Monday, October 19, 2015

Value Added vs. People Being Valuable

By Al Norval

A big part of Lean is observing the work that people do and breaking it down into three categories:
  1. value added work,

  2. non-value added work

  3. necessary non-value added work
When teams go through this exercise, people are always amazed at how small a percentage of their time is actually spent doing value added work. For knowledge workers in an office environment, it could be 15-20% of their time is spent doing value added work. For a product moving through a value stream, the amount of time spent on value added activity is often less than 1% of the total lead time for the product.

The remainder and bulk of the time, not spent on value added activity is waste which can be broken down into two groups; necessary non-value added and pure waste. In a Lean environment teams work daily to eliminate the waste. Necessary non-value added includes activities driven by regulation or legal obligations. For these kinds of activities, team still must work to reduce the waste in them although the activity itself can never be eliminated.

It’s often a shock to people when they learn that 80% of their work is non-value added. Many times they assume we are saying they are non-value added and react accordingly often with anger and indignation. On the contrary, we aren’t saying the people are non-value added, we are saying much of the work they do is non-value added. The people themselves are still valuable team members. We need to separate the people from the work they do. While this sounds easy, many times it’s a difficult concept to explain to people.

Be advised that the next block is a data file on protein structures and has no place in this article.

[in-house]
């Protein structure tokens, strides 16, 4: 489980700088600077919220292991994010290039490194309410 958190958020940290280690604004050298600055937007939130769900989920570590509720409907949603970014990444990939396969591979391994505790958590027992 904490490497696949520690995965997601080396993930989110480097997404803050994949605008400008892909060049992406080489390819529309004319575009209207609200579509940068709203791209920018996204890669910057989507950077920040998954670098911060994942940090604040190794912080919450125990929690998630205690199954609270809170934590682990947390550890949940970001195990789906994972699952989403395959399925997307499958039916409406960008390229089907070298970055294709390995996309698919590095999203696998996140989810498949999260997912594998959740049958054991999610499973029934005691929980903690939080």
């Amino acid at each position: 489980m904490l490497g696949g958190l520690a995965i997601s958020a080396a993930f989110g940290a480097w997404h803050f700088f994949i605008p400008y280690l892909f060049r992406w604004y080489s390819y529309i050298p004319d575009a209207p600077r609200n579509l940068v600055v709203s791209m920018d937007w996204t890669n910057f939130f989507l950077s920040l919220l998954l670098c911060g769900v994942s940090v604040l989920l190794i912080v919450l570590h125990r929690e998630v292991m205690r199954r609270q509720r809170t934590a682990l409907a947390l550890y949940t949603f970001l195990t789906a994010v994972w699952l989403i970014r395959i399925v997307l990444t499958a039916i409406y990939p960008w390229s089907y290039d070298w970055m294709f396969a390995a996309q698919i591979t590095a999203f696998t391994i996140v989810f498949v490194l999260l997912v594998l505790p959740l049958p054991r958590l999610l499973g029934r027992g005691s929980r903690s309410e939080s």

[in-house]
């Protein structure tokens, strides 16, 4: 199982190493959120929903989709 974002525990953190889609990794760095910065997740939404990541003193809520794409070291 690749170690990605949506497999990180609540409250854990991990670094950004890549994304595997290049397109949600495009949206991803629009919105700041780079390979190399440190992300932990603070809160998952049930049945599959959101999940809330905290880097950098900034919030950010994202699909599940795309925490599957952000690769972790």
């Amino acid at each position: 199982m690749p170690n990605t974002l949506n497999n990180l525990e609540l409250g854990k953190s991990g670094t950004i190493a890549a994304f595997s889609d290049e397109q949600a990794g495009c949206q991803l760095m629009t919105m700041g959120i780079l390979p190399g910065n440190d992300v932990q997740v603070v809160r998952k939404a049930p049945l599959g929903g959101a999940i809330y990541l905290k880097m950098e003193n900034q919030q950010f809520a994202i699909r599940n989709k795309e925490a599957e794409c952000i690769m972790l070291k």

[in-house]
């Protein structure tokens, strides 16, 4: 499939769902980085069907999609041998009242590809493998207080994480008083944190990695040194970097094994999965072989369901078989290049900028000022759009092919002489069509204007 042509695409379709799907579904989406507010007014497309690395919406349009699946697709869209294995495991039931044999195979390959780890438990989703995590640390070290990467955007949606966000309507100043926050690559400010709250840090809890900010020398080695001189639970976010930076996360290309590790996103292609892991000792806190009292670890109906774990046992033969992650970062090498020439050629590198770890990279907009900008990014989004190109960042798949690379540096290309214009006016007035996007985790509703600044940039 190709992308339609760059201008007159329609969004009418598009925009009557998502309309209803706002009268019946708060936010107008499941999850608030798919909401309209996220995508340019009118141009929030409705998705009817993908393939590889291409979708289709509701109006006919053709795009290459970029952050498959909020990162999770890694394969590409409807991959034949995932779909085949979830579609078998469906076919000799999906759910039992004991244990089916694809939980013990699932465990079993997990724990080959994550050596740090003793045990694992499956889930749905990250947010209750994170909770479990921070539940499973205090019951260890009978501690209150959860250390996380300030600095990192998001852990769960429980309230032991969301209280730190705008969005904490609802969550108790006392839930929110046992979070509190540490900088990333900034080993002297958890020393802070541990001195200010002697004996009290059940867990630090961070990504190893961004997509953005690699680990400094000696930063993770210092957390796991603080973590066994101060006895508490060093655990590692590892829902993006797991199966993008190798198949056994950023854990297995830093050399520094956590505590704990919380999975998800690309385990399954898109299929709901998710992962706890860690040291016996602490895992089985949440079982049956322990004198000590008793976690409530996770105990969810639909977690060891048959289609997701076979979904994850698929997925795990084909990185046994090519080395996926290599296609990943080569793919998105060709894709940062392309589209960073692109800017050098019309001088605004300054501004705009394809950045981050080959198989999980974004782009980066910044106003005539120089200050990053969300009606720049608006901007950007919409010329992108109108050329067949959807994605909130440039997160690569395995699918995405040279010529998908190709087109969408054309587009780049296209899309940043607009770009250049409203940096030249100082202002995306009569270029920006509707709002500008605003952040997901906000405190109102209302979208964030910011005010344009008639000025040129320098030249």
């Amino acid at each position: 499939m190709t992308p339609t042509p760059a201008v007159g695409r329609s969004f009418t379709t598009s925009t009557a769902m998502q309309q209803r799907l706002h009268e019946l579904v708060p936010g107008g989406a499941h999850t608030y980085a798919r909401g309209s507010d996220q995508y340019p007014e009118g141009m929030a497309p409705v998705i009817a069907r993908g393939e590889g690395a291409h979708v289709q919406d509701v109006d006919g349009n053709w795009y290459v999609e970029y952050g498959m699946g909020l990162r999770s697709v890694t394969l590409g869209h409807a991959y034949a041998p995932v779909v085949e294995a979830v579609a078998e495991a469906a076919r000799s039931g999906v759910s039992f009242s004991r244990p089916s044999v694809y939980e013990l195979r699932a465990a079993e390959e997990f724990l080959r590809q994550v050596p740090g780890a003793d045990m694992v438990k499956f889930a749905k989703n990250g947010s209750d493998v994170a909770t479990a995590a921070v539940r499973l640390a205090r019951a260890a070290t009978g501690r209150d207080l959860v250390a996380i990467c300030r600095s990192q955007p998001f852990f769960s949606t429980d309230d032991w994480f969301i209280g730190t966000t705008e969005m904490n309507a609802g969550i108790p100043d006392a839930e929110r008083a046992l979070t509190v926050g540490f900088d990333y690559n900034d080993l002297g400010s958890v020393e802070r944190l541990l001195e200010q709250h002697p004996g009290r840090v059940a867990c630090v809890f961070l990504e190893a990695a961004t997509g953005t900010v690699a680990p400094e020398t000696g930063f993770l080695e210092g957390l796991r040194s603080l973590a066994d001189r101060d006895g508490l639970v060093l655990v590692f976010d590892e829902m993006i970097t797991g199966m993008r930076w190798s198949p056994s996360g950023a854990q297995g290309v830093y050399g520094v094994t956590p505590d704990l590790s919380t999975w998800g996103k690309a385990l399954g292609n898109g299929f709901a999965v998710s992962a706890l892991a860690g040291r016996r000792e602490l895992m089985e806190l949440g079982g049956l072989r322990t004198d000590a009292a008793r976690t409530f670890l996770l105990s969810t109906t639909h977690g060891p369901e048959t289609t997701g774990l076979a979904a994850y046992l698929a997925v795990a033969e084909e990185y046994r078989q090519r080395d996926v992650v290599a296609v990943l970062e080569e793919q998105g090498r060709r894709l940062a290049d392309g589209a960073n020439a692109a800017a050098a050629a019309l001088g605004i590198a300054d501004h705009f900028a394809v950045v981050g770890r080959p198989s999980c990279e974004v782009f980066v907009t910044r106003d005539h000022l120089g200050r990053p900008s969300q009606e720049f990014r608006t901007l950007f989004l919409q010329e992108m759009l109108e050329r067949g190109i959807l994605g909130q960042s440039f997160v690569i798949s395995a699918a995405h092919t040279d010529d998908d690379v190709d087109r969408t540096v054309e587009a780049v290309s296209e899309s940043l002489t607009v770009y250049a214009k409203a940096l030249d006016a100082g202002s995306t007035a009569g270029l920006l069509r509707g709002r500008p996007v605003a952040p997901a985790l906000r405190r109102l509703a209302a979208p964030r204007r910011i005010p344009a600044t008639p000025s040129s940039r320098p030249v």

When this happens, I always fall back on the pillars of Lean and talk about how Lean is built on Respect for Humanity. Lean is very respectful of people and so sees it as dis-respectful to ask people to do work that is full of waste.

At this point in time, people usually become engaged in the improvement activity to drive waste out. Understanding the foundations of value & waste as well as Respect for Humanity are key concepts to getting team members to engage and drive improvement.


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